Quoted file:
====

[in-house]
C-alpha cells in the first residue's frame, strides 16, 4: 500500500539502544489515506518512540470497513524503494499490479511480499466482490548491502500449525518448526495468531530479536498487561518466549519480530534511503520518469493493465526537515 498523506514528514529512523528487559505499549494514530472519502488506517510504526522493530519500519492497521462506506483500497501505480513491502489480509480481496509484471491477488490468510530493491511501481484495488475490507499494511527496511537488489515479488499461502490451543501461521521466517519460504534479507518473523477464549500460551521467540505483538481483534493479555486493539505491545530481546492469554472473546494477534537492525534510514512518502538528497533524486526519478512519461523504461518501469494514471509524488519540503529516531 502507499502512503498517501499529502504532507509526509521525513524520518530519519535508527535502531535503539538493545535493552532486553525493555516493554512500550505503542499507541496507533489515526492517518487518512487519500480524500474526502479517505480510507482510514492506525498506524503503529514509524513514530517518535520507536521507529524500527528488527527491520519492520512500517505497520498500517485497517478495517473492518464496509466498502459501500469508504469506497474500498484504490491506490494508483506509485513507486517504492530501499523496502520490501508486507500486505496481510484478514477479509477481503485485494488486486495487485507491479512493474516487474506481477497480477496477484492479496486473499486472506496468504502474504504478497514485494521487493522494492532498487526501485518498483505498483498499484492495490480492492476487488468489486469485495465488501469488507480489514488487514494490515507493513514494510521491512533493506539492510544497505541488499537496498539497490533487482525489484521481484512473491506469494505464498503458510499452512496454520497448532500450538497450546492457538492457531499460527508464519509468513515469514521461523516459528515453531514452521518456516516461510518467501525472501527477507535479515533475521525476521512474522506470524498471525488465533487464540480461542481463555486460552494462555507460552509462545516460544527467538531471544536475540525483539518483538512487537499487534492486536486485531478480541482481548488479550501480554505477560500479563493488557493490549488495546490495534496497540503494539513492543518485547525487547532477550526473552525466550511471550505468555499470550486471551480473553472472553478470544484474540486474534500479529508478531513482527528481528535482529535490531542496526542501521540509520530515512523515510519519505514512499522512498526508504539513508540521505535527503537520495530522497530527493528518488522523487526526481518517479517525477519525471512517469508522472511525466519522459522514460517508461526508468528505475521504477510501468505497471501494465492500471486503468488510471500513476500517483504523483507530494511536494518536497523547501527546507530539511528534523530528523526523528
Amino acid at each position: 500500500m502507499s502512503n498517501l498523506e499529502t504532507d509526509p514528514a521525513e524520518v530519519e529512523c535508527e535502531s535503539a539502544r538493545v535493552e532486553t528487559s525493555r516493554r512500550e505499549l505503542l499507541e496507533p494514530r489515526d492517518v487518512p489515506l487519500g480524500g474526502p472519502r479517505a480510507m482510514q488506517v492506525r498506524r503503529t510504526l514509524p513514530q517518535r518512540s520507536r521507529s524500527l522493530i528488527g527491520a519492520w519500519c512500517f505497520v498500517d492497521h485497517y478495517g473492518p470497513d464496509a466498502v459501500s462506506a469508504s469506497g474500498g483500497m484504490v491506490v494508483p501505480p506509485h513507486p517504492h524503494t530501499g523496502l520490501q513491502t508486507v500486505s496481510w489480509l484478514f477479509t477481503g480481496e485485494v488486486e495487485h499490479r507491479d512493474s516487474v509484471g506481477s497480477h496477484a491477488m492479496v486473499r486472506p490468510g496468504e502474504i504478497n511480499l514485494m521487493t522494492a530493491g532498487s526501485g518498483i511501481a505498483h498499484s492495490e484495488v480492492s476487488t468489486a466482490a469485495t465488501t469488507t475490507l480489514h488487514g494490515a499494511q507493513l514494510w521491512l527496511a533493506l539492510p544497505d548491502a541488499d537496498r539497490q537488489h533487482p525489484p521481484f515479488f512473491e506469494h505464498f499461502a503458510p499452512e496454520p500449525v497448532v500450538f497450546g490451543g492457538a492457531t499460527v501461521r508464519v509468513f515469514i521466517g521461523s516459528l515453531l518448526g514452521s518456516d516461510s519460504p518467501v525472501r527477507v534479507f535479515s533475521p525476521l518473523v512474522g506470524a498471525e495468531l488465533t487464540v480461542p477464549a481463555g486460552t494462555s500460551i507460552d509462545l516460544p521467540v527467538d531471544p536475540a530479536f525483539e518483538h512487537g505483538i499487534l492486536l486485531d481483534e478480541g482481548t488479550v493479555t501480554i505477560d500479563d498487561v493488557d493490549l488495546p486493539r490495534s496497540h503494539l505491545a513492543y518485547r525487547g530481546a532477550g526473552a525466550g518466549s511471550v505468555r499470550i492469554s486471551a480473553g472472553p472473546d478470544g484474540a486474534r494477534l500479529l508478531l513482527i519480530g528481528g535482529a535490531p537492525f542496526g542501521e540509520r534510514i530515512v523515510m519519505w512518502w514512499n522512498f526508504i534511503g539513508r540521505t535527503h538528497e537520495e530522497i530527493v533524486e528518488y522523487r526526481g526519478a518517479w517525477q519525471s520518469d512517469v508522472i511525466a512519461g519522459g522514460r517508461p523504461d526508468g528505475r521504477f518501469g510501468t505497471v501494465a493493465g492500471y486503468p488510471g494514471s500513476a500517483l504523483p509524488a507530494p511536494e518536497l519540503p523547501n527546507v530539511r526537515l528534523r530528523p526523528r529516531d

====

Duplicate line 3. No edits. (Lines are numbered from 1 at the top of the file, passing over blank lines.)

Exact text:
Amino acid at each position: 500500500m502507499s502512503n498517501l498523506e499529502t504532507d509526509p514528514a521525513e524520518v530519519e529512523c535508527e535502531s535503539a539502544r538493545v535493552e532486553t528487559s525493555r516493554r512500550e505499549l505503542l499507541e496507533p494514530r489515526d492517518v487518512p489515506l487519500g480524500g474526502p472519502r479517505a480510507m482510514q488506517v492506525r498506524r503503529t510504526l514509524p513514530q517518535r518512540s520507536r521507529s524500527l522493530i528488527g527491520a519492520w519500519c512500517f505497520v498500517d492497521h485497517y478495517g473492518p470497513d464496509a466498502v459501500s462506506a469508504s469506497g474500498g483500497m484504490v491506490v494508483p501505480p506509485h513507486p517504492h524503494t530501499g523496502l520490501q513491502t508486507v500486505s496481510w489480509l484478514f477479509t477481503g480481496e485485494v488486486e495487485h499490479r507491479d512493474s516487474v509484471g506481477s497480477h496477484a491477488m492479496v486473499r486472506p490468510g496468504e502474504i504478497n511480499l514485494m521487493t522494492a530493491g532498487s526501485g518498483i511501481a505498483h498499484s492495490e484495488v480492492s476487488t468489486a466482490a469485495t465488501t469488507t475490507l480489514h488487514g494490515a499494511q507493513l514494510w521491512l527496511a533493506l539492510p544497505d548491502a541488499d537496498r539497490q537488489h533487482p525489484p521481484f515479488f512473491e506469494h505464498f499461502a503458510p499452512e496454520p500449525v497448532v500450538f497450546g490451543g492457538a492457531t499460527v501461521r508464519v509468513f515469514i521466517g521461523s516459528l515453531l518448526g514452521s518456516d516461510s519460504p518467501v525472501r527477507v534479507f535479515s533475521p525476521l518473523v512474522g506470524a498471525e495468531l488465533t487464540v480461542p477464549a481463555g486460552t494462555s500460551i507460552d509462545l516460544p521467540v527467538d531471544p536475540a530479536f525483539e518483538h512487537g505483538i499487534l492486536l486485531d481483534e478480541g482481548t488479550v493479555t501480554i505477560d500479563d498487561v493488557d493490549l488495546p486493539r490495534s496497540h503494539l505491545a513492543y518485547r525487547g530481546a532477550g526473552a525466550g518466549s511471550v505468555r499470550i492469554s486471551a480473553g472472553p472473546d478470544g484474540a486474534r494477534l500479529l508478531l513482527i519480530g528481528g535482529a535490531p537492525f542496526g542501521e540509520r534510514i530515512v523515510m519519505w512518502w514512499n522512498f526508504i534511503g539513508r540521505t535527503h538528497e537520495e530522497i530527493v533524486e528518488y522523487r526526481g526519478a518517479w517525477q519525471s520518469d512517469v508522472i511525466a512519461g519522459g522514460r517508461p523504461d526508468g528505475r521504477f518501469g510501468t505497471v501494465a493493465g492500471y486503468p488510471g494514471s500513476a500517483l504523483p509524488a507530494p511536494e518536497l519540503p523547501n527546507v530539511r526537515l528534523r530528523p526523528r529516531d